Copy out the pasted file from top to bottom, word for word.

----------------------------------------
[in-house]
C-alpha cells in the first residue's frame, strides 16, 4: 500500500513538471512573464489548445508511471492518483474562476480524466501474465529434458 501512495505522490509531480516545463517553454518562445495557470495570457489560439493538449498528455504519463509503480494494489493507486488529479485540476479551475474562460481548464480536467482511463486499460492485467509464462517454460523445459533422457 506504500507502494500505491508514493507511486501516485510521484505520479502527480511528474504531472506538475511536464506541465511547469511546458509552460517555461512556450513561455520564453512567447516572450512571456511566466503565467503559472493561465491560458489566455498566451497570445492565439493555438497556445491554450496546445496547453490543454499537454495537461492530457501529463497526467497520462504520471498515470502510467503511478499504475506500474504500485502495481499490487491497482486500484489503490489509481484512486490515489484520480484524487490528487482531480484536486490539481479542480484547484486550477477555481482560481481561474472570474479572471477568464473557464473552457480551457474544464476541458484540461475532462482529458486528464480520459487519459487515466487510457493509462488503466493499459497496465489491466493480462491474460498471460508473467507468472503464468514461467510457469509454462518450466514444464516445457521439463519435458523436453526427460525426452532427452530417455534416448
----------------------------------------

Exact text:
[in-house]
C-alpha cells in the first residue's frame, strides 16, 4: 500500500513538471512573464489548445508511471492518483474562476480524466501474465529434458 501512495505522490509531480516545463517553454518562445495557470495570457489560439493538449498528455504519463509503480494494489493507486488529479485540476479551475474562460481548464480536467482511463486499460492485467509464462517454460523445459533422457 506504500507502494500505491508514493507511486501516485510521484505520479502527480511528474504531472506538475511536464506541465511547469511546458509552460517555461512556450513561455520564453512567447516572450512571456511566466503565467503559472493561465491560458489566455498566451497570445492565439493555438497556445491554450496546445496547453490543454499537454495537461492530457501529463497526467497520462504520471498515470502510467503511478499504475506500474504500485502495481499490487491497482486500484489503490489509481484512486490515489484520480484524487490528487482531480484536486490539481479542480484547484486550477477555481482560481481561474472570474479572471477568464473557464473552457480551457474544464476541458484540461475532462482529458486528464480520459487519459487515466487510457493509462488503466493499459497496465489491466493480462491474460498471460508473467507468472503464468514461467510457469509454462518450466514444464516445457521439463519435458523436453526427460525426452532427452530417455534416448